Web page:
This is Pulmonaria longifolia - also known as the narrow-leaved lungwort. It's blooming today in my shady front yard, beneath the California coast live oaks. It's somewhat splashed with grit and sand from our last spate of rains, but its cheerful blue pops up at you from the woodsy floor.
"Lungwort" isn't a very pretty name for such a pretty flower, but it's an name that goes back to early times. The lightly fuzzed leaves of the lungwort are spotted with silver, and in medieval times they were thought to resemble diseased and ulcerated lungs. According to the principles of sympathetic magic, herbalists used the lungwort to treat respiratory illnesses.
Pulmonaria are cousins to other blue flowers, like forget-me-not and borage. In some varieties, the buds are pink, and after the flowers open they mature to a bright, clear blue. A cluster of flowers can be mixed, all sky-blue-pink like Uncle Wiggly!
Some named cultivars have been selected for their coloring - deep or light blue, or even white - or for particularly silvered leaves. Mine is named "Benediction," after Seattle gardener Loie Benedict. You can find other named varieties like "Roy Davidson" and "Bertram Anderson," but I have an affection for "Benediction" because it was introduced by the Seattle plantsman Jerry Flintoff, who was my Seattle neighbor. Its flowers, as you can see, are a particularly deep sky blue.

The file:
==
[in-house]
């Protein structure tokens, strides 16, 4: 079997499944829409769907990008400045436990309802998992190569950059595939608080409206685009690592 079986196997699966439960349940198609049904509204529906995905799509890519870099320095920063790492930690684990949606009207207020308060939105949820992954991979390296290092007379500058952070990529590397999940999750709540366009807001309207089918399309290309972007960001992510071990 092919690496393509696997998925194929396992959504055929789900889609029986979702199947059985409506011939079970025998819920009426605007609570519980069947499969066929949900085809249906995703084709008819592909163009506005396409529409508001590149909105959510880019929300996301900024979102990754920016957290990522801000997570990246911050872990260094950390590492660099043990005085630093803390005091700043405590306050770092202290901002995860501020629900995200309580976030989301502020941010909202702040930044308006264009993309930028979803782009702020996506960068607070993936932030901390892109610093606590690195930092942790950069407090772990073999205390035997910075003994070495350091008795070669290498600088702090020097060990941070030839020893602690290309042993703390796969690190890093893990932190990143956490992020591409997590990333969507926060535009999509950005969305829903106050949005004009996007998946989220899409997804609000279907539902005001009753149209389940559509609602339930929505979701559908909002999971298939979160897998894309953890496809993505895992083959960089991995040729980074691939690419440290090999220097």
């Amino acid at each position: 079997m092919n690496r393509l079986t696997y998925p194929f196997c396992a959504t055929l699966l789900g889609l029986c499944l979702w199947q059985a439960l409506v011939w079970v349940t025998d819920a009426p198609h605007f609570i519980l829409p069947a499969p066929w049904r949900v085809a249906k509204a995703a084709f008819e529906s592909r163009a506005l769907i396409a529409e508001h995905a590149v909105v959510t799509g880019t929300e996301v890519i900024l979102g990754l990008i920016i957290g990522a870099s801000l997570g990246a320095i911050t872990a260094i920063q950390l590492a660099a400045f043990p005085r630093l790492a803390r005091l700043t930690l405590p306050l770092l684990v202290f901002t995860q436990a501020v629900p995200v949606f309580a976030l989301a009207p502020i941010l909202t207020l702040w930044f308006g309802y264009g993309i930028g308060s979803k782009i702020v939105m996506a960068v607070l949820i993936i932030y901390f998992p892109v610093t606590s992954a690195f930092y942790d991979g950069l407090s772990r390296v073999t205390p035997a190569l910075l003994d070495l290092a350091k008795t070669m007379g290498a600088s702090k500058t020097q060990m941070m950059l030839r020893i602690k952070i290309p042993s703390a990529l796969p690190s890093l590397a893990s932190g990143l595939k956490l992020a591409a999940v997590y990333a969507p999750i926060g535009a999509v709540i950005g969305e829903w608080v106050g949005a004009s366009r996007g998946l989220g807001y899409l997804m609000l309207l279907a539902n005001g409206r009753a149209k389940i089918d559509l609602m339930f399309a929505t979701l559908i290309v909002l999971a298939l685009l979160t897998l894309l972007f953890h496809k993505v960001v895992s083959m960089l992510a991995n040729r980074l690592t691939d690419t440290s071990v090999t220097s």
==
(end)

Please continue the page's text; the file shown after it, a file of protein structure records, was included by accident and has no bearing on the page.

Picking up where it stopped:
UPDATE: To answer MAYBELLINE in the comments: The folklore idea of "sympathetic magic" is that things influence what they resemble. So people thought tea from a leaf that looks like a sick lung can heal a lung, or because walnuts resemble brains, eating them makes you smart. Or, more sinisterly, if you harm a doll that looks like a certain person, it will harm the actual person.
I think the plant was named "lungwort" or "lungenkraut" or "that plant that heals lungs" first, and then the botanical name was coined after the folk name. Carl Linnaeus starting naming things in binomial nomenclature in the mid 18th century, and probably just latinized what people were already calling it - "The narrow-leaved version of that plant that [everybody thinks] heals lungs."